Recently, The Guardian newspaper published a reflection on this subject in which, with the help of Mark Miodownik, materials scientist at University College London, in which they specify the five materials that will have a greater importance in the coming years .
Graphene: It is one of the materials that sounds the strongest as protagonists of the next decade. It was discovered by Andre Geim and Konstantin Novoselov of the University of Manchester, United Kingdom in 2004, a finding that led them to win the Nobel Prize in Physics in 2010. According to the researchers it is one of the finest, flexible, transparent materials, strong and with greater conductivity than they exist. Tomás Palacios, Telecommunications Engineer from UPM and director of the MIT Graphene and Two-dimensional Materials Center explains that “in a couple of years I think there will be quite advanced prototypes of mobile phones and flexible televisions made of graphene. There will also be a new generation of batteries that allow you to store a lot more energy and will be charged sooner. ”
Metamaterials: Based on the theory of invisible layers that speaks of the possibility of curving light around an object so that it seems invisible, researchers work on the creation of nanostructures that could have different applications, mainly in the field of defending.
The shrilk: This is a new material synthesized by researchers at Harvard University. Among its main advantages is the fact that it has a hardness equivalent to that of aluminum and the resistance of the cuticle of insects, two properties that together offer many possibilities for different industries. Its biodegradable and biocompatible character means that, so far, they explain in The Guardian, it has focused on medicine and the replacement of plastics in consumer products.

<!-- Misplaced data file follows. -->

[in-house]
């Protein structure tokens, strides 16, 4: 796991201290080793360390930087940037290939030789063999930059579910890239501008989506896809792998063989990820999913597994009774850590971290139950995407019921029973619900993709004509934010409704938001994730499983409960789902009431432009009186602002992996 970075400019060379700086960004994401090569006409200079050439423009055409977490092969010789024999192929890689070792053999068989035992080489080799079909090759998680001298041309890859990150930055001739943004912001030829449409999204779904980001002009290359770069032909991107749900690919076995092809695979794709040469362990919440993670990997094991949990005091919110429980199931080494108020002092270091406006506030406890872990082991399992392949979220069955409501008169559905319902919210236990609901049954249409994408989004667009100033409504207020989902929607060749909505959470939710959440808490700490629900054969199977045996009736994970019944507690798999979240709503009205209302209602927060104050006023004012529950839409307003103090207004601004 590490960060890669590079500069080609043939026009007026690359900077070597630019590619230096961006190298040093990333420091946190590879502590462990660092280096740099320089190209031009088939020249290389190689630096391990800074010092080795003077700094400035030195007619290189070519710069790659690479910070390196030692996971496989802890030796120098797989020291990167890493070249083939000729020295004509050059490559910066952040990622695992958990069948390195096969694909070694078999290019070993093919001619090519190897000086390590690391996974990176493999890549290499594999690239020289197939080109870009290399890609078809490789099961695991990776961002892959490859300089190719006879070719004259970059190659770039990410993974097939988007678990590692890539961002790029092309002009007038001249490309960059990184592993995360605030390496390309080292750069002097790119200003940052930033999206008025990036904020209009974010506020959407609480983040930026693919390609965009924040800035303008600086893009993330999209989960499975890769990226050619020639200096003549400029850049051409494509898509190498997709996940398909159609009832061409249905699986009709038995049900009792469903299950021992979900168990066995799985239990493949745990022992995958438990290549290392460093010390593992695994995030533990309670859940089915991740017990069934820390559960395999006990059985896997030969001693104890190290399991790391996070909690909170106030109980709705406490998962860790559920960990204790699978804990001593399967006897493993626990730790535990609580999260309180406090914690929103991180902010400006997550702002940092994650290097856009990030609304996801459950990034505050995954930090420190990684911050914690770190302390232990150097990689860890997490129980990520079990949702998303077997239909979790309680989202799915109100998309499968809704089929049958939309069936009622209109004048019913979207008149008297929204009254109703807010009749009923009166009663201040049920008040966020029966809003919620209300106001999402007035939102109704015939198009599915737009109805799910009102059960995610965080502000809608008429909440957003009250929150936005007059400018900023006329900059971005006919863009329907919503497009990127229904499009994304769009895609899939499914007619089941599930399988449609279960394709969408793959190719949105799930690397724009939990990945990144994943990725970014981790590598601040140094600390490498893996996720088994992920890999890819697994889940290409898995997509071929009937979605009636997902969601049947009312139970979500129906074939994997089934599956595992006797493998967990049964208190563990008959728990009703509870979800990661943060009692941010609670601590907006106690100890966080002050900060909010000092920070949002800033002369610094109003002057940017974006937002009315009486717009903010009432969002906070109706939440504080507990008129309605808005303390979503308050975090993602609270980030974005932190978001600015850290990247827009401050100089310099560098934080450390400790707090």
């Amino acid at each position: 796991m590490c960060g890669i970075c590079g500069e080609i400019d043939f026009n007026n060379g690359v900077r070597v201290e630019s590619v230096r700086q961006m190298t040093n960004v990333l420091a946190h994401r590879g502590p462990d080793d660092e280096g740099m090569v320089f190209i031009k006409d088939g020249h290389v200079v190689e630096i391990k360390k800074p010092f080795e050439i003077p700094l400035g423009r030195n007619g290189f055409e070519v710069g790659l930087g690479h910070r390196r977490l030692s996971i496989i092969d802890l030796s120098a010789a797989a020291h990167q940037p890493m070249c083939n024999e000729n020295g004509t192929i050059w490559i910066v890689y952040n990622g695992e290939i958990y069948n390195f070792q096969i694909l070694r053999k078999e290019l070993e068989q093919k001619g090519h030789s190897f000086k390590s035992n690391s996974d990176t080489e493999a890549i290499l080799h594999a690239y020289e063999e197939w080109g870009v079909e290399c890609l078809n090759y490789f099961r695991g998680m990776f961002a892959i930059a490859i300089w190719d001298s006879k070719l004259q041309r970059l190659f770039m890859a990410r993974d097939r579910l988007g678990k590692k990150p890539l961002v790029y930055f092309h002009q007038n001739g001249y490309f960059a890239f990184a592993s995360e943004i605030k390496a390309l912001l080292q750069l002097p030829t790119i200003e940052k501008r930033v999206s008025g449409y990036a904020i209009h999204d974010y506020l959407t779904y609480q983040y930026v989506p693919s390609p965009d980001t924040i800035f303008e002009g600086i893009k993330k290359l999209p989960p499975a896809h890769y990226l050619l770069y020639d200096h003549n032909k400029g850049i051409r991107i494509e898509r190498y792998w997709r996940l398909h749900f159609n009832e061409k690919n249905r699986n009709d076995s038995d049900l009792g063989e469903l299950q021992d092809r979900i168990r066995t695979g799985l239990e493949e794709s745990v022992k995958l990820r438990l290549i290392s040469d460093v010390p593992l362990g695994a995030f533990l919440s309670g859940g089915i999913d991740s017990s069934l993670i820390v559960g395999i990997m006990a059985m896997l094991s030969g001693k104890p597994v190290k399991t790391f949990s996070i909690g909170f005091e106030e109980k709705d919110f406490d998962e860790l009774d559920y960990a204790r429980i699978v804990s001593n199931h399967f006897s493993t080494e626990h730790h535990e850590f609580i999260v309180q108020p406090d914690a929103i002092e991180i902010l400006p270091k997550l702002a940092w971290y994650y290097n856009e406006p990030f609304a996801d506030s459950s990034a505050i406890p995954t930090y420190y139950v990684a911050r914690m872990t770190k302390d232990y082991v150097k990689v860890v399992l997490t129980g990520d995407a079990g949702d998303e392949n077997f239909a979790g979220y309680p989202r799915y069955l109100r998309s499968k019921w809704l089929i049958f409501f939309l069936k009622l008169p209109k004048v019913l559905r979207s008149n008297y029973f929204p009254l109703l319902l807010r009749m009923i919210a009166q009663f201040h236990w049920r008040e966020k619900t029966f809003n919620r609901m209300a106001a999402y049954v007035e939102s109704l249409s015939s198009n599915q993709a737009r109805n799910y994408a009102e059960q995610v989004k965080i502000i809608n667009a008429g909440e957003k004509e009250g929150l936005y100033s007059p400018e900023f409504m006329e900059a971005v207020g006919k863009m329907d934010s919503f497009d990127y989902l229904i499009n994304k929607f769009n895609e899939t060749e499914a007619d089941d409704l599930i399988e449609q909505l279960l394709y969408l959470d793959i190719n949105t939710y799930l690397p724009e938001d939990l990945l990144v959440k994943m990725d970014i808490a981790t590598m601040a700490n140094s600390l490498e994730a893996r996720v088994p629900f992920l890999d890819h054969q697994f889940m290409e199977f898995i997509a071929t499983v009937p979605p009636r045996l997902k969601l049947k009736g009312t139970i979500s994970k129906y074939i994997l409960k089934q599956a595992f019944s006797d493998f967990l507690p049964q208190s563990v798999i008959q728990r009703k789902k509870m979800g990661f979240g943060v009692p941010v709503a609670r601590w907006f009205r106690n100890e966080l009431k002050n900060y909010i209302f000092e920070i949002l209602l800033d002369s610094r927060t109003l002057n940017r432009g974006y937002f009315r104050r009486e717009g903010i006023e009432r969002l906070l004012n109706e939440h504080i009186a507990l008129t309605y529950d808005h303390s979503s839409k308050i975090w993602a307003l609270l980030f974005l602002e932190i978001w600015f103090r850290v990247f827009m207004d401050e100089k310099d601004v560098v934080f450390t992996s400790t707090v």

The spider web: It is another of the materials that monopolize a greater number of investigations, among them, those of some UPM research groups. The strength and elasticity of this material have led to its study in fields as different as the textile industry or medicine. Gustavo Guinea, Professor of Materials Science at the Center for Biomedical Technology at UPM, investigates with his team the possible applications of spider silk in the treatment of neuronal diseases. “We are demonstrating that silk can serve as a structural support for tissues obtained by in vitro cell culture and that it can help the regeneration of axons (the ‘wires’ that communicate neurons),” Guinea said.
The stanene: Although its existence has only been proven on the theoretical level, this material is already mentioned as one of the ones that will have more applications and importance in the future. Its characteristics, among which are its insulating capacity and superconductivity, make it a very well positioned element in the search for faster and smaller computers.